Finally, it's Oscar season, and I know the stunt community for years has been trying to get the Academy to recognize their work. Do you think it will ever happen?
I'm of two minds on that sort of thing. Part of what I love about what we do as stuntpeople is the illusion of it. You know, if people are convinced that the actors did everything in the movie, then I've done my job. My peers know what my work consists of, and people who are going to be hiring me are aware of that stuff, and my friends and family get to know and be proud, and that's the most important part of it, I think. But having said that, our industry has changed so much that so many of the behind-the-scenes are no longer so behind the scenes, so why not pay attention to it? It just becomes a really difficult thing to credit -- there's a stunt department, but ultimately the stunt coordinator is the head of the department. So do you award it to the stunt department, or do you award it to the performer? And as a performer, I believe I can't do my job without the crew behind me. I love the idea of people in our industry, who work really really hard, getting appreciated for it, but maybe I'm old-fashioned in the sense that I feel like the magician [keeping secrets].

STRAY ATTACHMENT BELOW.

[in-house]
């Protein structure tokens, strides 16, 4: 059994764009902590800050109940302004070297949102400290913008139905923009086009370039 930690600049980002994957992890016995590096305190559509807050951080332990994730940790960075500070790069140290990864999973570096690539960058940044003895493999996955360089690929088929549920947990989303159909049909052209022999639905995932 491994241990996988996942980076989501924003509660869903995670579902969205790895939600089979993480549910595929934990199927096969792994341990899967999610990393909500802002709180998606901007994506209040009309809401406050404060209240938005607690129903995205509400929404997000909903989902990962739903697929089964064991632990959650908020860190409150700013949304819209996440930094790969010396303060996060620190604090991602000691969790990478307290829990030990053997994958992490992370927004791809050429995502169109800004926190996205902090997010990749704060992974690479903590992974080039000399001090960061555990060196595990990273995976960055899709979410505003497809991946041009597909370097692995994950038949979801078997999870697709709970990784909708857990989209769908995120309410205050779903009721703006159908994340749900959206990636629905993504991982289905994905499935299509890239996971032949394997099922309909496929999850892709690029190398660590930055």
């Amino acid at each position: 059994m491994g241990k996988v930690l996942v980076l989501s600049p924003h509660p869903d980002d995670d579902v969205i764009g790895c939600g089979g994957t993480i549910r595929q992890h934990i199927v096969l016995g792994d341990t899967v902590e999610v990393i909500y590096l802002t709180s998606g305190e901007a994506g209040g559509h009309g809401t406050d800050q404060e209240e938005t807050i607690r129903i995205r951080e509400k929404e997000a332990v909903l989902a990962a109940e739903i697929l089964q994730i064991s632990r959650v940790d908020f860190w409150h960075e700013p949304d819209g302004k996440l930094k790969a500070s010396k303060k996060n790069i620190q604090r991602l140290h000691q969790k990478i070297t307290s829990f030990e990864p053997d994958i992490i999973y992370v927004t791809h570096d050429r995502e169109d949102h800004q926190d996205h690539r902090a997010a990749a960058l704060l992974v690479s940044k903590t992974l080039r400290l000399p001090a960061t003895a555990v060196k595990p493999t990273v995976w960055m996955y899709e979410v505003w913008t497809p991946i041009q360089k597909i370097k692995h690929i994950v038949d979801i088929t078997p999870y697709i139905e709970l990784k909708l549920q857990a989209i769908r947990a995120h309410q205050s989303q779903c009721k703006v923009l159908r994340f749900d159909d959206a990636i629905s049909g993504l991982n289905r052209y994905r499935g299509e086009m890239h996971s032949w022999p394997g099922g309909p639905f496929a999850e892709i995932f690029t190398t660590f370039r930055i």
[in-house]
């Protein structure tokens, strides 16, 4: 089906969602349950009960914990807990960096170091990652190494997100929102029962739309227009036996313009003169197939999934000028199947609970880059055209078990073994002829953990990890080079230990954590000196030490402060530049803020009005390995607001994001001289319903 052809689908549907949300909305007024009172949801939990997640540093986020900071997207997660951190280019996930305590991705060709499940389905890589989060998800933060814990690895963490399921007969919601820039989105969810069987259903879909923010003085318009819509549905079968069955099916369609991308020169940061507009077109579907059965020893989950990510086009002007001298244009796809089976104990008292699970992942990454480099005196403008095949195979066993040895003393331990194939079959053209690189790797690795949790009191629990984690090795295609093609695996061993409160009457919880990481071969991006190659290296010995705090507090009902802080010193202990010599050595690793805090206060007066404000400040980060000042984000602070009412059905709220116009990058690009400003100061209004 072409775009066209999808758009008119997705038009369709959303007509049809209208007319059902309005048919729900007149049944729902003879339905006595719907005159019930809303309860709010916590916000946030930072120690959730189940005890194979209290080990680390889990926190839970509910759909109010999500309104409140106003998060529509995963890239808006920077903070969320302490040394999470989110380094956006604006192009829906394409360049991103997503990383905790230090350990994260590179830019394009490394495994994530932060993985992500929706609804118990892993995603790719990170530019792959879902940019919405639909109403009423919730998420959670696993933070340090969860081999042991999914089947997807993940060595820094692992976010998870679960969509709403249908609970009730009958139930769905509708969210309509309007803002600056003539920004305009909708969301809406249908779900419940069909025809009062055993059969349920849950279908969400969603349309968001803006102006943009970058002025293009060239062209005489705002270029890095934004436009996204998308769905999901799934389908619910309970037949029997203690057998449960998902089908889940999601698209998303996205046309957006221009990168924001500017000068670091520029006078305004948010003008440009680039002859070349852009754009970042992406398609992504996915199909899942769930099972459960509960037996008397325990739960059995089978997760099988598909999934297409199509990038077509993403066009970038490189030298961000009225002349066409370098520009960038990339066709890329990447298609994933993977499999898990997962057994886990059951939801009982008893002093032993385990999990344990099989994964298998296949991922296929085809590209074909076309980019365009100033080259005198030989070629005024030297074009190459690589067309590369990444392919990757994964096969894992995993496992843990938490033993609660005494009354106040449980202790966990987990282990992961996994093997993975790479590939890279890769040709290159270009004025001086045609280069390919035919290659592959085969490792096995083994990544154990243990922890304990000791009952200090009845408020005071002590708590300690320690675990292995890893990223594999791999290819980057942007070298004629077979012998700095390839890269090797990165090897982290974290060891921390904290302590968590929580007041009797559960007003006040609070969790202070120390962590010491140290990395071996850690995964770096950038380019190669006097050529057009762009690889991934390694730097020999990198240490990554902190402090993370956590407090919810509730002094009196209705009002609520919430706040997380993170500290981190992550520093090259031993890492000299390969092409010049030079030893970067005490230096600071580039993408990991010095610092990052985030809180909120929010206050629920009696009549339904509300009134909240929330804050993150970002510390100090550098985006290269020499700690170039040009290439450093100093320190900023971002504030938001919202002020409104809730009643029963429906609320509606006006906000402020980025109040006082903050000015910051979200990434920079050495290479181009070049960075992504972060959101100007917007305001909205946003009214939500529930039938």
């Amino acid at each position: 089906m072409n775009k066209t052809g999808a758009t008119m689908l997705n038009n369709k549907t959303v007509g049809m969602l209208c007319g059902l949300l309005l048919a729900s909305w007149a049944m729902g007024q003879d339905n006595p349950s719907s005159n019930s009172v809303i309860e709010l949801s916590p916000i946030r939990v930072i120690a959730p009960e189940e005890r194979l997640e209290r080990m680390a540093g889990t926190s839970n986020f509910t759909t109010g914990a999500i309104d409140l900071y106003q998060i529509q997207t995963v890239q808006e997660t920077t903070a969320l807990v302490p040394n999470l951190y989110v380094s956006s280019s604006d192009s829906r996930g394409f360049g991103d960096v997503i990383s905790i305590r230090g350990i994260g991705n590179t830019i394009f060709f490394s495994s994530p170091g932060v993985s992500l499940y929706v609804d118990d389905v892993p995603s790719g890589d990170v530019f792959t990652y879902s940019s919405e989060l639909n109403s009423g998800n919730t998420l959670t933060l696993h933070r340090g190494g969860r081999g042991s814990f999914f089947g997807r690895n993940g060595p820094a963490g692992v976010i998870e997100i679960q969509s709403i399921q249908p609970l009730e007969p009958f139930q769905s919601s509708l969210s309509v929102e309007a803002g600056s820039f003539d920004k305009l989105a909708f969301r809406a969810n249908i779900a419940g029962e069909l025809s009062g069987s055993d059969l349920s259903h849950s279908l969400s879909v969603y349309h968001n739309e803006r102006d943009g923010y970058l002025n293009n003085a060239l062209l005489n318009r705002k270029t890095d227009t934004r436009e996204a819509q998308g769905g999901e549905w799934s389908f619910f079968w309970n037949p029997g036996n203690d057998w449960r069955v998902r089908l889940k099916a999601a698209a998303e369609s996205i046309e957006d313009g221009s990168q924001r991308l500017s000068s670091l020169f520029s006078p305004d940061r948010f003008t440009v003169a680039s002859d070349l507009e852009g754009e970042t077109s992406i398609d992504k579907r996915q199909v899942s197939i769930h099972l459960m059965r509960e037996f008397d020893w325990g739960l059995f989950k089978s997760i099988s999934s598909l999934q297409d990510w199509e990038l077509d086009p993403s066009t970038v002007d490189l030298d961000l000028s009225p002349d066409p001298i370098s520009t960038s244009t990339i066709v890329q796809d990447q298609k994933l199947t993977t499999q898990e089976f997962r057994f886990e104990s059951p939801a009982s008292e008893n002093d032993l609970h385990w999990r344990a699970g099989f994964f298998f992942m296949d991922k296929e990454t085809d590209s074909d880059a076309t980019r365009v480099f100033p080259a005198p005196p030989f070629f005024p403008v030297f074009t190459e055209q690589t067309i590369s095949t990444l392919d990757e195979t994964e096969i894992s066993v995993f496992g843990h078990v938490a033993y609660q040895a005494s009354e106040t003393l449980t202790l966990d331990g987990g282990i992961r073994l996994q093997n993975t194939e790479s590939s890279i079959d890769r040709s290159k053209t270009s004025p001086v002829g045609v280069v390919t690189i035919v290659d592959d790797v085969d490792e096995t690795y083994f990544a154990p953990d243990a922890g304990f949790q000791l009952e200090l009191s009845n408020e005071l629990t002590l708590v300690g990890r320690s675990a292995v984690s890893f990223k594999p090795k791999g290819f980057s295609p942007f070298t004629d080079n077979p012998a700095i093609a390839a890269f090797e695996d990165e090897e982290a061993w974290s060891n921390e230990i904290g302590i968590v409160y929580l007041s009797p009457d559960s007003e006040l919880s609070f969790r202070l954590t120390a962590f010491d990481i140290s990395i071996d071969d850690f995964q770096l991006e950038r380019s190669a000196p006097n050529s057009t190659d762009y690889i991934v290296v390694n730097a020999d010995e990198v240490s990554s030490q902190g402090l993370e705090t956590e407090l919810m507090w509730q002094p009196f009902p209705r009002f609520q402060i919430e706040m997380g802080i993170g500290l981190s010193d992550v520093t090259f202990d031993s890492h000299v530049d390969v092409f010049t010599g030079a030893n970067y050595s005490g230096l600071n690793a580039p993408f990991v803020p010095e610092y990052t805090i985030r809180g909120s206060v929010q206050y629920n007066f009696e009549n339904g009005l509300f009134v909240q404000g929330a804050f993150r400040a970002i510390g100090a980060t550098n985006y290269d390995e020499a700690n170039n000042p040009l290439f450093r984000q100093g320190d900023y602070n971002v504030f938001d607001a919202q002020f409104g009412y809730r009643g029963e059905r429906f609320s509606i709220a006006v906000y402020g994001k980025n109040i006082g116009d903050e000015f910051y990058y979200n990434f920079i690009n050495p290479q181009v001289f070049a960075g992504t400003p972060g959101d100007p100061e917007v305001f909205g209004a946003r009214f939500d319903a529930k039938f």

I hear you, although it's interesting to see the special-effects reel of something like Zodiac, where there's not a lot of obvious FX work, but then you see how they erased buildings and put in different ones just to make modern San Francisco look like the '70s. It's invisible when you're watching the movie, but when you go back and look at it later, it's really astonishing.
Absolutely. And the other thing is when you've got sequences that marry the visual-effects department with the stunt department, where what we do wouldn't look good to the naked eye without the visual-effects work, and the visual effects wouldn't look good without us doing what we do. So I don't know, I would hate to see it get political in our world and people's work get torn apart for it. I feel like I should be all for it, in support of my fellow stuntpeople. But then again, if special effects and visual effects are getting [Oscars], and makeup is getting it, then why not, you know?
[Top photo: Getty Images]